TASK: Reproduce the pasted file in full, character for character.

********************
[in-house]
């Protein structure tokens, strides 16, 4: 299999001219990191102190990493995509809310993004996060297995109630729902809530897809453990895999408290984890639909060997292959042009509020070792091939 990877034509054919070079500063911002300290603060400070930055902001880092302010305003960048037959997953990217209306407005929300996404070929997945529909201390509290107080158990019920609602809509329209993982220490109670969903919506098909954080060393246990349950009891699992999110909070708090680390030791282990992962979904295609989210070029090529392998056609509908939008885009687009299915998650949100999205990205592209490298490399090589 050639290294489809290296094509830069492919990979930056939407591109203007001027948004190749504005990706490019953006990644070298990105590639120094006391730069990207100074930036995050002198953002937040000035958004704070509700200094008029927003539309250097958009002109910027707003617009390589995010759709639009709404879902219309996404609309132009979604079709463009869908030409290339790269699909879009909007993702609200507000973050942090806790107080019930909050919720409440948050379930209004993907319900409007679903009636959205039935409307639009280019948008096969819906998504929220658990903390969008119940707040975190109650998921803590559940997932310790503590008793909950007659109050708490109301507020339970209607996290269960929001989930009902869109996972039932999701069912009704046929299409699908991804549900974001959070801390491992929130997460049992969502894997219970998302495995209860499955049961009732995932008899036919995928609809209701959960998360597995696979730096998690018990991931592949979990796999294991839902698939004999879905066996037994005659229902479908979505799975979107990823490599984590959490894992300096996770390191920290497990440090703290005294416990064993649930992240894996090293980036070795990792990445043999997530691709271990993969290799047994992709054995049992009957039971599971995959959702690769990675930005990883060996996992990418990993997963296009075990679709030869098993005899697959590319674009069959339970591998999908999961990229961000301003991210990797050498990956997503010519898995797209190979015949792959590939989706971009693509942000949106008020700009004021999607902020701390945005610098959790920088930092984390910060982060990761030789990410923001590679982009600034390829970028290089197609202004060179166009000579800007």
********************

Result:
[in-house]
């Protein structure tokens, strides 16, 4: 299999001219990191102190990493995509809310993004996060297995109630729902809530897809453990895999408290984890639909060997292959042009509020070792091939 990877034509054919070079500063911002300290603060400070930055902001880092302010305003960048037959997953990217209306407005929300996404070929997945529909201390509290107080158990019920609602809509329209993982220490109670969903919506098909954080060393246990349950009891699992999110909070708090680390030791282990992962979904295609989210070029090529392998056609509908939008885009687009299915998650949100999205990205592209490298490399090589 050639290294489809290296094509830069492919990979930056939407591109203007001027948004190749504005990706490019953006990644070298990105590639120094006391730069990207100074930036995050002198953002937040000035958004704070509700200094008029927003539309250097958009002109910027707003617009390589995010759709639009709404879902219309996404609309132009979604079709463009869908030409290339790269699909879009909007993702609200507000973050942090806790107080019930909050919720409440948050379930209004993907319900409007679903009636959205039935409307639009280019948008096969819906998504929220658990903390969008119940707040975190109650998921803590559940997932310790503590008793909950007659109050708490109301507020339970209607996290269960929001989930009902869109996972039932999701069912009704046929299409699908991804549900974001959070801390491992929130997460049992969502894997219970998302495995209860499955049961009732995932008899036919995928609809209701959960998360597995696979730096998690018990991931592949979990796999294991839902698939004999879905066996037994005659229902479908979505799975979107990823490599984590959490894992300096996770390191920290497990440090703290005294416990064993649930992240894996090293980036070795990792990445043999997530691709271990993969290799047994992709054995049992009957039971599971995959959702690769990675930005990883060996996992990418990993997963296009075990679709030869098993005899697959590319674009069959339970591998999908999961990229961000301003991210990797050498990956997503010519898995797209190979015949792959590939989706971009693509942000949106008020700009004021999607902020701390945005610098959790920088930092984390910060982060990761030789990410923001590679982009600034390829970028290089197609202004060179166009000579800007």